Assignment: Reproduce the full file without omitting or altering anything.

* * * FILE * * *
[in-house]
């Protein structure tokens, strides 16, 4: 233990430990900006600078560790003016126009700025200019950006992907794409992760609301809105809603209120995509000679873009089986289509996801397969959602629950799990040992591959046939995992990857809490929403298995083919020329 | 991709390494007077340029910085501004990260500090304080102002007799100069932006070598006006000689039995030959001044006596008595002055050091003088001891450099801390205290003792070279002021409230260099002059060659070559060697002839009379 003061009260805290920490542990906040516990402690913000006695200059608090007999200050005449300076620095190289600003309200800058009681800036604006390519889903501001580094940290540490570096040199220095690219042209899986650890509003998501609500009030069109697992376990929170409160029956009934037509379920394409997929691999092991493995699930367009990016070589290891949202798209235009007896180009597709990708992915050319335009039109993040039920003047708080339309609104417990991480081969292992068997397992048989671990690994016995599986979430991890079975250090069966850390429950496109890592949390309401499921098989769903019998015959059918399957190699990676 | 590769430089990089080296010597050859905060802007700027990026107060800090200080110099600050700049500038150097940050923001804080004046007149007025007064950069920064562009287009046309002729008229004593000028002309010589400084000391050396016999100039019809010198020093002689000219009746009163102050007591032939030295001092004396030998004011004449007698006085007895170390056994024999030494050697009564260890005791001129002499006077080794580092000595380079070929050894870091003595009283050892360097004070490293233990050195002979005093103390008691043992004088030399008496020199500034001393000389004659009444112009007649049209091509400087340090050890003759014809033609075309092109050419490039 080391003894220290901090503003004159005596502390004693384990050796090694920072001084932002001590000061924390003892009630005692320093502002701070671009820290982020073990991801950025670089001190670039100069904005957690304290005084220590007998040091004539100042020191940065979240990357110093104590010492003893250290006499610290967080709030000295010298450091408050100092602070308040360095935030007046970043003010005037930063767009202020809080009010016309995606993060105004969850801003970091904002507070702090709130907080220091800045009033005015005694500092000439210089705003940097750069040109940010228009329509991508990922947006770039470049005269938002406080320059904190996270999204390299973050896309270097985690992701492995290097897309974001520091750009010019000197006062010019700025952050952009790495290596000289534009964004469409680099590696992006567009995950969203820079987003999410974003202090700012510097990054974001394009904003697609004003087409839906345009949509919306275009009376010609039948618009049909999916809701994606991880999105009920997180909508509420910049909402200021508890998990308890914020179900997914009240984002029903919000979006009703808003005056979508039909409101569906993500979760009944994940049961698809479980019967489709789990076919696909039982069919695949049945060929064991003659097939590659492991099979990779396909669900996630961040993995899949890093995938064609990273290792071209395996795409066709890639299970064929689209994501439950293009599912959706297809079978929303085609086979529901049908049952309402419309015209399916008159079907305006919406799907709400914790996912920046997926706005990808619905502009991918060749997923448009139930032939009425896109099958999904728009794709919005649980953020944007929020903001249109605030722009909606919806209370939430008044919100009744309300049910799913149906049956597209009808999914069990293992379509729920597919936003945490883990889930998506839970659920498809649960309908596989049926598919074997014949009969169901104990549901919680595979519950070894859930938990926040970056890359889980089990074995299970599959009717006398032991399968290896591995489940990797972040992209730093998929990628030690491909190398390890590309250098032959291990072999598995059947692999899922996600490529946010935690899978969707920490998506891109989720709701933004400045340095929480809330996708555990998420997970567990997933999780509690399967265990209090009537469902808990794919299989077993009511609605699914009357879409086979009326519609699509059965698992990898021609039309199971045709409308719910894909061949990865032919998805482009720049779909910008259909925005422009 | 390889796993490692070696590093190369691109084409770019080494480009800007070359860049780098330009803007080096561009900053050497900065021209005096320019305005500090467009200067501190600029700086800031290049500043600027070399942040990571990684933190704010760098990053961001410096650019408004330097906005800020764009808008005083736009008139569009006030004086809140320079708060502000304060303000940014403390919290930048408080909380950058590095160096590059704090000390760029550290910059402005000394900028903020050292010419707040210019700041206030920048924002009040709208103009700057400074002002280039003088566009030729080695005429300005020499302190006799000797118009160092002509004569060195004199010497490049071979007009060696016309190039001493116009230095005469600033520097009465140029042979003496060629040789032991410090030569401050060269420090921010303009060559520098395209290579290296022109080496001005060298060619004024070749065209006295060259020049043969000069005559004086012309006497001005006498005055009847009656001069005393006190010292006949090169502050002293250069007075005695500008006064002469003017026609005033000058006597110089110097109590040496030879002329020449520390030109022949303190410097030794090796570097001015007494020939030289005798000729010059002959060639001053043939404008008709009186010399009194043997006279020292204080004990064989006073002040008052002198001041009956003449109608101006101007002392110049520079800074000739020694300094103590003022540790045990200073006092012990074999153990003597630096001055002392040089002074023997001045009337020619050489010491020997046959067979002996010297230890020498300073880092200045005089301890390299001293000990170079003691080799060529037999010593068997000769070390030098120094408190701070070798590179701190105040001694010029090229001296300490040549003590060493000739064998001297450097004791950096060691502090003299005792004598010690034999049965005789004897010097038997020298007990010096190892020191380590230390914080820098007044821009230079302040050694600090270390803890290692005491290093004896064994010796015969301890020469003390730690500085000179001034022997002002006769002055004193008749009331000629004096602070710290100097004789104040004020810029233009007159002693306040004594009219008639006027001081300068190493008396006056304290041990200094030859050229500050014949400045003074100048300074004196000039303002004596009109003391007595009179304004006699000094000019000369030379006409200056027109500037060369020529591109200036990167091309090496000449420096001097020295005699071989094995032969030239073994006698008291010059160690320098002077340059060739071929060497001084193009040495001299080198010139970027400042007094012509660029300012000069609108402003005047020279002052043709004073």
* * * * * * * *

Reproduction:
[in-house]
């Protein structure tokens, strides 16, 4: 233990430990900006600078560790003016126009700025200019950006992907794409992760609301809105809603209120995509000679873009089986289509996801397969959602629950799990040992591959046939995992990857809490929403298995083919020329 | 991709390494007077340029910085501004990260500090304080102002007799100069932006070598006006000689039995030959001044006596008595002055050091003088001891450099801390205290003792070279002021409230260099002059060659070559060697002839009379 003061009260805290920490542990906040516990402690913000006695200059608090007999200050005449300076620095190289600003309200800058009681800036604006390519889903501001580094940290540490570096040199220095690219042209899986650890509003998501609500009030069109697992376990929170409160029956009934037509379920394409997929691999092991493995699930367009990016070589290891949202798209235009007896180009597709990708992915050319335009039109993040039920003047708080339309609104417990991480081969292992068997397992048989671990690994016995599986979430991890079975250090069966850390429950496109890592949390309401499921098989769903019998015959059918399957190699990676 | 590769430089990089080296010597050859905060802007700027990026107060800090200080110099600050700049500038150097940050923001804080004046007149007025007064950069920064562009287009046309002729008229004593000028002309010589400084000391050396016999100039019809010198020093002689000219009746009163102050007591032939030295001092004396030998004011004449007698006085007895170390056994024999030494050697009564260890005791001129002499006077080794580092000595380079070929050894870091003595009283050892360097004070490293233990050195002979005093103390008691043992004088030399008496020199500034001393000389004659009444112009007649049209091509400087340090050890003759014809033609075309092109050419490039 080391003894220290901090503003004159005596502390004693384990050796090694920072001084932002001590000061924390003892009630005692320093502002701070671009820290982020073990991801950025670089001190670039100069904005957690304290005084220590007998040091004539100042020191940065979240990357110093104590010492003893250290006499610290967080709030000295010298450091408050100092602070308040360095935030007046970043003010005037930063767009202020809080009010016309995606993060105004969850801003970091904002507070702090709130907080220091800045009033005015005694500092000439210089705003940097750069040109940010228009329509991508990922947006770039470049005269938002406080320059904190996270999204390299973050896309270097985690992701492995290097897309974001520091750009010019000197006062010019700025952050952009790495290596000289534009964004469409680099590696992006567009995950969203820079987003999410974003202090700012510097990054974001394009904003697609004003087409839906345009949509919306275009009376010609039948618009049909999916809701994606991880999105009920997180909508509420910049909402200021508890998990308890914020179900997914009240984002029903919000979006009703808003005056979508039909409101569906993500979760009944994940049961698809479980019967489709789990076919696909039982069919695949049945060929064991003659097939590659492991099979990779396909669900996630961040993995899949890093995938064609990273290792071209395996795409066709890639299970064929689209994501439950293009599912959706297809079978929303085609086979529901049908049952309402419309015209399916008159079907305006919406799907709400914790996912920046997926706005990808619905502009991918060749997923448009139930032939009425896109099958999904728009794709919005649980953020944007929020903001249109605030722009909606919806209370939430008044919100009744309300049910799913149906049956597209009808999914069990293992379509729920597919936003945490883990889930998506839970659920498809649960309908596989049926598919074997014949009969169901104990549901919680595979519950070894859930938990926040970056890359889980089990074995299970599959009717006398032991399968290896591995489940990797972040992209730093998929990628030690491909190398390890590309250098032959291990072999598995059947692999899922996600490529946010935690899978969707920490998506891109989720709701933004400045340095929480809330996708555990998420997970567990997933999780509690399967265990209090009537469902808990794919299989077993009511609605699914009357879409086979009326519609699509059965698992990898021609039309199971045709409308719910894909061949990865032919998805482009720049779909910008259909925005422009 | 390889796993490692070696590093190369691109084409770019080494480009800007070359860049780098330009803007080096561009900053050497900065021209005096320019305005500090467009200067501190600029700086800031290049500043600027070399942040990571990684933190704010760098990053961001410096650019408004330097906005800020764009808008005083736009008139569009006030004086809140320079708060502000304060303000940014403390919290930048408080909380950058590095160096590059704090000390760029550290910059402005000394900028903020050292010419707040210019700041206030920048924002009040709208103009700057400074002002280039003088566009030729080695005429300005020499302190006799000797118009160092002509004569060195004199010497490049071979007009060696016309190039001493116009230095005469600033520097009465140029042979003496060629040789032991410090030569401050060269420090921010303009060559520098395209290579290296022109080496001005060298060619004024070749065209006295060259020049043969000069005559004086012309006497001005006498005055009847009656001069005393006190010292006949090169502050002293250069007075005695500008006064002469003017026609005033000058006597110089110097109590040496030879002329020449520390030109022949303190410097030794090796570097001015007494020939030289005798000729010059002959060639001053043939404008008709009186010399009194043997006279020292204080004990064989006073002040008052002198001041009956003449109608101006101007002392110049520079800074000739020694300094103590003022540790045990200073006092012990074999153990003597630096001055002392040089002074023997001045009337020619050489010491020997046959067979002996010297230890020498300073880092200045005089301890390299001293000990170079003691080799060529037999010593068997000769070390030098120094408190701070070798590179701190105040001694010029090229001296300490040549003590060493000739064998001297450097004791950096060691502090003299005792004598010690034999049965005789004897010097038997020298007990010096190892020191380590230390914080820098007044821009230079302040050694600090270390803890290692005491290093004896064994010796015969301890020469003390730690500085000179001034022997002002006769002055004193008749009331000629004096602070710290100097004789104040004020810029233009007159002693306040004594009219008639006027001081300068190493008396006056304290041990200094030859050229500050014949400045003074100048300074004196000039303002004596009109003391007595009179304004006699000094000019000369030379006409200056027109500037060369020529591109200036990167091309090496000449420096001097020295005699071989094995032969030239073994006698008291010059160690320098002077340059060739071929060497001084193009040495001299080198010139970027400042007094012509660029300012000069609108402003005047020279002052043709004073």